- Paryatan ka mahatva essays
- Honest Doubt: Essays on Atheism in a Believing Society by James A. Haught
- Honest Doubt: Essays on Atheism in a Believing Society
If there was convincing, empirical evidence for the existence of a god, I would be the first one to accept it. What does it imply? Is it really possible to believe anyone could be so illogical? I have no interest in believing any proposition which is not true, and to stubbornly cling to one that I know is false would only be to do myself a disservice. In any event, as many former believers will testify, the psychological strain of acting in accordance with a set of principles one does not believe in is immense.
I claim no such fortitude of will as to be able to withstand it indefinitely. If what the fundamentalists say was really the case, I would become a theist before long, like it or not. It would be foolishness to say that I deny the god hypothesis because I do not want it to be true, since I accept many other propositions whose consequences are disturbing. For example, I accept it as true that human beings are currently destroying our environment — our one and only planetary home — at an unprecedented pace, by razing irreplaceable habitat such as old-growth forests, coral atolls and wetlands; causing the extinction of numerous species; releasing toxic pollutants into the earth, water and air; and changing global climate in unpredictable ways by emitting greenhouse gases into the atmosphere.
Any of these changes may disrupt the fragile food webs and weather patterns upon which we depend, potentially leading to mass famine, outbreaks of deadly disease, even the extinction of the human species itself. Furthermore, I accept it as true that human society is currently menaced by fanatic religious terrorists bent on creating a totalitarian theocracy and willing to kill anyone who would stand in their way.
I accept it as true that a massive cosmic impact could destroy all life on Earth at any time, and that we are doing very little to even watch for such dangers. I accept it as true that terrible weapons continue to proliferate, with little oversight or control. Finally, is atheism itself such a comforting proposition? After all, it makes the potential consequences of the other dangers even worse.
True, it grants us maturity and freedom, but the other side of that coin is that it burdens us with responsibility. Atheism tells us that if we do not solve these problems, there will be no saviors, no second comings, no messiahs descending from the clouds to rescue us.
If we fail, humanity will die; the light kindled so briefly on our planet will go dark, and that will be the end. Why do I accept these propositions as true? It is not because their consequences are comforting — they certainly are not. The simple truth is that I accept them because that is where the evidence points; the question of their consequences does not enter into it.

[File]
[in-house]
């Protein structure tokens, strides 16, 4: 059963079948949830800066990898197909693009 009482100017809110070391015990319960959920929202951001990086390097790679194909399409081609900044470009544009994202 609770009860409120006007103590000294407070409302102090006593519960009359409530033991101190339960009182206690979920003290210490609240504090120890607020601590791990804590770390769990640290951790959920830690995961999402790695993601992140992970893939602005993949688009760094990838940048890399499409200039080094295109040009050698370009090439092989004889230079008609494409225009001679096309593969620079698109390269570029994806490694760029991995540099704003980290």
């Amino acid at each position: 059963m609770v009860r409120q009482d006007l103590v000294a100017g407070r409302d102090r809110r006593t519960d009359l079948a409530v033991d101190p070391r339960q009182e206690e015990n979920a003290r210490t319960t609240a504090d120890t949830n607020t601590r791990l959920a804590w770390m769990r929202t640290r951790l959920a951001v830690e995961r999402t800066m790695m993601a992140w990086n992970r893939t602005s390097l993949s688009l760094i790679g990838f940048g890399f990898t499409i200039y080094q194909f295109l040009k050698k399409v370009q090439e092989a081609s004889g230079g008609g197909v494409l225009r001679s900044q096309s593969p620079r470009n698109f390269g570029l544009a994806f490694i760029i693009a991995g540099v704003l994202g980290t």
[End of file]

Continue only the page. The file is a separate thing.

And likewise, if the evidence pointed to the conclusion that God existed, I would have no choice but to accept that, regardless of how it made me feel. I am not saying that if I knew God existed, I would definitely worship him. Only a supremely morally good being would deserve that, and existence by itself does not automatically confer moral goodness, nor does supernatural power.
Even if I came across conclusive evidence that there was a god, important questions would remain, especially the problem of evil. But if such problems could be resolved, if I was presented with convincing evidence that there was a supremely morally good deity, I would gladly set aside my atheism and devote my life to worshipping and serving him. Why on Earth would I do otherwise? If I had solid evidence that an all-benevolent God existed, I would have every reason in the world to follow him and none to deny him.
If, on the other hand, God does not exist, then I lose nothing by my atheism and gain a life unfettered by ancient fear and superstition. However, there is a group of people who have good reason to be afraid of the truth — the fundamentalists. If the truth is that there are no gods, then many theists have lost a great deal: the time, effort and money often a lot of money spent on worship; the years of their life expended in intellectual servitude to erroneous beliefs often many years ; and the comforting illusions they have grown to depend on.
Reality can be a rude shock to someone unused to it. They have been taught that life without god-belief is bleak, futile and meaningless, without purpose or hope, and that only through theism can one possess basic human traits like morality and love. And to top it all off, many of them sincerely believe that if they abandon belief in God, they will be punished with an eternity of conscious torture in a pit of fire too horrible to imagine.